Now that I am retired having been many years a magistrate with a long awareness of the declining freedoms enjoyed by the ordinary citizen and a corresponding fear of the big brother state`s ever increasing encroachment on civil liberties I hope that my personal observations within these general parameters will be of interest to those with an open mind. Having been blogging with this title for many years against the rules of the Ministry of Justice my new found freedom should allow me to be less inhibited in these observations.
Comments are usually moderated. However, I do not accept any legal responsibility for the content of any comment. If any comment seems submitted just to advertise a website it will not be published.
Thursday, 29 October 2015
MAGISTRATES ASSOCIATION: ITS RAISON D`ÊTRE DIRECT FROM ITS CHIEF EXECUTIVE
It is IMHO a well crafted speech with the underlying motive of explaining why the M.A. is taking money from those who will implement some of the proposals here expounded. He makes no bones about castigating critics of such innovation with little attempt to conceal his contempt for their opinion. I leave it to readers to make their own judgements.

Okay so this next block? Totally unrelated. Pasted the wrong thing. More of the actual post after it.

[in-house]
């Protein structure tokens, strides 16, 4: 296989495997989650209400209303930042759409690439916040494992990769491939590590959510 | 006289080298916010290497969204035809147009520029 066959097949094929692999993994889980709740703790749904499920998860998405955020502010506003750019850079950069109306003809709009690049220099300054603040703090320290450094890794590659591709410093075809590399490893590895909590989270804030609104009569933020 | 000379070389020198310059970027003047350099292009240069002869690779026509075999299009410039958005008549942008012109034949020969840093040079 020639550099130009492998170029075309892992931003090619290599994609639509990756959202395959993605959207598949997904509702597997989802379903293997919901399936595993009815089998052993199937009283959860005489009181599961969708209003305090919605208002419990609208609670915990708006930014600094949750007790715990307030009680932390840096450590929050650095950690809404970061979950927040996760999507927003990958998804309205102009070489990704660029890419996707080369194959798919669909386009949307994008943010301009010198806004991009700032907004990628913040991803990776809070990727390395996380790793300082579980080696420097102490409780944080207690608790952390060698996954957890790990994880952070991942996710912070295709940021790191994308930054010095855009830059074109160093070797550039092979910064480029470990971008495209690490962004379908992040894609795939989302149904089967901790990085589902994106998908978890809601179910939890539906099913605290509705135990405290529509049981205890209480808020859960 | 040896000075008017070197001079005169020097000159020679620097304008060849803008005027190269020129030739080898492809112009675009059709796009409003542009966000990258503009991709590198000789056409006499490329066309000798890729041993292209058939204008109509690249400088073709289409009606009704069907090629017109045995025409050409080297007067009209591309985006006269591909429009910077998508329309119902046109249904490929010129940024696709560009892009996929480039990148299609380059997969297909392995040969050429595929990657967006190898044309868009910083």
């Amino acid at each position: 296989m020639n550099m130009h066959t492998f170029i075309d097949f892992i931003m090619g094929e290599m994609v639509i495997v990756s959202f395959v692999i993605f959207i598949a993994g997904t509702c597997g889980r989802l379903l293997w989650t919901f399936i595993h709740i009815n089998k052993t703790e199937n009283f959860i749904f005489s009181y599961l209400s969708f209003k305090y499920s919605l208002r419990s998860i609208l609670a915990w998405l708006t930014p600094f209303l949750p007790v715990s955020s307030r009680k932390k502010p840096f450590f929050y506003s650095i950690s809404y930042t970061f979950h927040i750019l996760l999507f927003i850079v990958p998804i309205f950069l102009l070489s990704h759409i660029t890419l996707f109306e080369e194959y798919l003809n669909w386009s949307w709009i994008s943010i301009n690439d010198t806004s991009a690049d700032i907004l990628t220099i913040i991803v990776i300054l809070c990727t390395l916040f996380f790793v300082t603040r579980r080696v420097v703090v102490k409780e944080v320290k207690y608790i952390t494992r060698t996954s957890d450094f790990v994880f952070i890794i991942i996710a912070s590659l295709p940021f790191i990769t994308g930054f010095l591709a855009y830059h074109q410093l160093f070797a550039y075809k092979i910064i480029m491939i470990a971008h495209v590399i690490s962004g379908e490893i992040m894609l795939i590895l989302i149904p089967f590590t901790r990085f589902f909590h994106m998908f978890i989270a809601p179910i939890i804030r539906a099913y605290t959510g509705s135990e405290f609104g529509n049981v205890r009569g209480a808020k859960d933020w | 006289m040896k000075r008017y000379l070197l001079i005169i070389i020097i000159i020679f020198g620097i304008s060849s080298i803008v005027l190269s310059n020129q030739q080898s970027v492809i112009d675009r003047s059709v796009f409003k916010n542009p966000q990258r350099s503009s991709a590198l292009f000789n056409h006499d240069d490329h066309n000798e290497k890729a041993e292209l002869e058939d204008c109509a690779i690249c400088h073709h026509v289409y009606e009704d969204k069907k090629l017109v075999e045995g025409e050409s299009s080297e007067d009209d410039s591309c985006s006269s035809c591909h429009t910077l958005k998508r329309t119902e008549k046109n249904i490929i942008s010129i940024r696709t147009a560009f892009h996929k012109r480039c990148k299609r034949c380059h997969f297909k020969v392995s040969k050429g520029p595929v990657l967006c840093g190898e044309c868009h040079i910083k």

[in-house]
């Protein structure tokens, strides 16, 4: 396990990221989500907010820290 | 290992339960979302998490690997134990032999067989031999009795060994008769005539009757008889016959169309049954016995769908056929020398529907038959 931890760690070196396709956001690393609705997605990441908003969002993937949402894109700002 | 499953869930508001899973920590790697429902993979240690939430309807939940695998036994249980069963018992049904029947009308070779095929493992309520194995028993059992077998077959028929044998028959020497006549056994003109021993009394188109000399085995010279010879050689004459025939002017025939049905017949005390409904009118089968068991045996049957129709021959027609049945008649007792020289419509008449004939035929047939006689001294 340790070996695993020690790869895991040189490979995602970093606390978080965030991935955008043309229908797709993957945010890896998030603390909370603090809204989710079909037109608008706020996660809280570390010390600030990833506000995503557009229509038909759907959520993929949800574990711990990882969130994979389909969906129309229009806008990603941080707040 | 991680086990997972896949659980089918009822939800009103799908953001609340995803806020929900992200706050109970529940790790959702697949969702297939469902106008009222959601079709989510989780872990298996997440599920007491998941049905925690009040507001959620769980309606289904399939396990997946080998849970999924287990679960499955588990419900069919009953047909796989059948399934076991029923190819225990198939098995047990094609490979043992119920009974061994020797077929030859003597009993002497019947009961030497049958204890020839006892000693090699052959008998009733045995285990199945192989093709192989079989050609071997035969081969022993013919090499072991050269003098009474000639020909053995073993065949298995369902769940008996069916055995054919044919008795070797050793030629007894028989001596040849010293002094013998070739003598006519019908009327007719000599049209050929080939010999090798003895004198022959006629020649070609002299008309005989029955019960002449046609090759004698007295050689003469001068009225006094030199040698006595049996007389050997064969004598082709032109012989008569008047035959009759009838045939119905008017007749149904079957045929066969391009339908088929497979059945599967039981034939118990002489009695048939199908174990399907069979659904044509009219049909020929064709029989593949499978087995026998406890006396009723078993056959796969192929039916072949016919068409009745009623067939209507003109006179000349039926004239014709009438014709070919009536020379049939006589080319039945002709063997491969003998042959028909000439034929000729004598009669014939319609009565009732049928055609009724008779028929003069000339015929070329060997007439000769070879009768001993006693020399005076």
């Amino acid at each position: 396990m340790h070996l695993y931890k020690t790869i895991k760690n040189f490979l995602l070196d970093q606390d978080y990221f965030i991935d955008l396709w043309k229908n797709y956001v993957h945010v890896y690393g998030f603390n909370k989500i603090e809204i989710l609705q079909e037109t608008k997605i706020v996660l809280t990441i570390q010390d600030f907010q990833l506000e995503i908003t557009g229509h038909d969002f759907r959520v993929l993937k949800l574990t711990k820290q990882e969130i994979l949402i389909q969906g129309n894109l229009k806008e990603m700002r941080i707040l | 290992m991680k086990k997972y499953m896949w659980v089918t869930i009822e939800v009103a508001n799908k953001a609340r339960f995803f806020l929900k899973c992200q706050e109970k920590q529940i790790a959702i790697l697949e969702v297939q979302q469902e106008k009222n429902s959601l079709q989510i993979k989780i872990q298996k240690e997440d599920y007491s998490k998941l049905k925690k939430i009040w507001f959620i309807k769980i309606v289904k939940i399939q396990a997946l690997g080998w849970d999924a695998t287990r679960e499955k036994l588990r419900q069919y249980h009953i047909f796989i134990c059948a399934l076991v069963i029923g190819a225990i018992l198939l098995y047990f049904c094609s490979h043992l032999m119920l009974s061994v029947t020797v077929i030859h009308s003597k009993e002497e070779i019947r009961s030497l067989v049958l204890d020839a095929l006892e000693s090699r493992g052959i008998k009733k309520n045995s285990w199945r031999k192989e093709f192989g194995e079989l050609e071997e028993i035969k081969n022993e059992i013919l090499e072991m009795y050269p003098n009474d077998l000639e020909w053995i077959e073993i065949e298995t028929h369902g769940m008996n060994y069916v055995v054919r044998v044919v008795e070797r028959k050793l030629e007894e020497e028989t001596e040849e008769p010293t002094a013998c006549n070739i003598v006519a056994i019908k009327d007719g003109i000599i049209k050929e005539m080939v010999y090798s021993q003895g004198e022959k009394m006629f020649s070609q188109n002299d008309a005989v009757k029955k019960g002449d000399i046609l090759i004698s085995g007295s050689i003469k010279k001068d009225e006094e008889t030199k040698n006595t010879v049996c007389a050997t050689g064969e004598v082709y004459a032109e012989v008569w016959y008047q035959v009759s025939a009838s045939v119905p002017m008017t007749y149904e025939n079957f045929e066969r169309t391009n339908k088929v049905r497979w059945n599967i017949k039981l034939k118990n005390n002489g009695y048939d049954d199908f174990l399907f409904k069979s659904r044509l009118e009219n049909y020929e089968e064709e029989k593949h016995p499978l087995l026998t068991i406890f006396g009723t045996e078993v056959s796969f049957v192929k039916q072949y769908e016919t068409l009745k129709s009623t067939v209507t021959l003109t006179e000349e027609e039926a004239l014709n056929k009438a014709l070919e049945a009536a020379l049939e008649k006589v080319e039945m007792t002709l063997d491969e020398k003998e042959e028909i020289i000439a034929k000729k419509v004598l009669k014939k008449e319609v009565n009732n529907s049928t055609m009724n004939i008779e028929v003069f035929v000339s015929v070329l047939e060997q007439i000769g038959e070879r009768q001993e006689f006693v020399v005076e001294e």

Implementing Changes to Sentencing to Enhance Probation Services
Further joint working between the courts, the NPS and CRCs to implement changes to sentencing and assessment
Extending the role of the magistrates’ courts in the rehabilitation of offenders
Imposing new measures when offenders breach supervision order
Thank you for inviting me to speak today. I have been asked to talk about changes to sentencing to enhance probation services.Firstly, however, I thought it would be useful to explain what the Magistrates’ Association is and what we do.